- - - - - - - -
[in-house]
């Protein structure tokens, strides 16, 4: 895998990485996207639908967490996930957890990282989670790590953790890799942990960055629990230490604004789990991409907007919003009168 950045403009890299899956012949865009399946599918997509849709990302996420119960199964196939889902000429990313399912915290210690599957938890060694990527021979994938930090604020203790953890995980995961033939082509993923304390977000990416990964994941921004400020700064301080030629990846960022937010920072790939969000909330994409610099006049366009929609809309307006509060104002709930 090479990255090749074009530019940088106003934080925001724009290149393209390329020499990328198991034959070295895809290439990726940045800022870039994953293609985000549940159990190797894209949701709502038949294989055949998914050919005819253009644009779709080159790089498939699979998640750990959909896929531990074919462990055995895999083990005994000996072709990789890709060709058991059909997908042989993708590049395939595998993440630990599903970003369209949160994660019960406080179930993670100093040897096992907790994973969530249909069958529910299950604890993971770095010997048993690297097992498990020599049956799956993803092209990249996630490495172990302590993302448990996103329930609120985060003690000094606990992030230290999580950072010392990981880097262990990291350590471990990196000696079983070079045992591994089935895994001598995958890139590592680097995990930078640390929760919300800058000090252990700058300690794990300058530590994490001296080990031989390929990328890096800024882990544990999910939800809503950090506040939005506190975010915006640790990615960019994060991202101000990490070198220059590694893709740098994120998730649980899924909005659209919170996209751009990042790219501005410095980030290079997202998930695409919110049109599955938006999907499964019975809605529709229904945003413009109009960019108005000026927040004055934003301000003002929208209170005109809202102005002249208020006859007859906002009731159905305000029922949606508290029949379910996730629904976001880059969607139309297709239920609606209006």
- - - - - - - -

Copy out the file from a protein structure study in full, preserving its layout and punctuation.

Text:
[in-house]
């Protein structure tokens, strides 16, 4: 895998990485996207639908967490996930957890990282989670790590953790890799942990960055629990230490604004789990991409907007919003009168 950045403009890299899956012949865009399946599918997509849709990302996420119960199964196939889902000429990313399912915290210690599957938890060694990527021979994938930090604020203790953890995980995961033939082509993923304390977000990416990964994941921004400020700064301080030629990846960022937010920072790939969000909330994409610099006049366009929609809309307006509060104002709930 090479990255090749074009530019940088106003934080925001724009290149393209390329020499990328198991034959070295895809290439990726940045800022870039994953293609985000549940159990190797894209949701709502038949294989055949998914050919005819253009644009779709080159790089498939699979998640750990959909896929531990074919462990055995895999083990005994000996072709990789890709060709058991059909997908042989993708590049395939595998993440630990599903970003369209949160994660019960406080179930993670100093040897096992907790994973969530249909069958529910299950604890993971770095010997048993690297097992498990020599049956799956993803092209990249996630490495172990302590993302448990996103329930609120985060003690000094606990992030230290999580950072010392990981880097262990990291350590471990990196000696079983070079045992591994089935895994001598995958890139590592680097995990930078640390929760919300800058000090252990700058300690794990300058530590994490001296080990031989390929990328890096800024882990544990999910939800809503950090506040939005506190975010915006640790990615960019994060991202101000990490070198220059590694893709740098994120998730649980899924909005659209919170996209751009990042790219501005410095980030290079997202998930695409919110049109599955938006999907499964019975809605529709229904945003413009109009960019108005000026927040004055934003301000003002929208209170005109809202102005002249208020006859007859906002009731159905305000029922949606508290029949379910996730629904976001880059969607139309297709239920609606209006």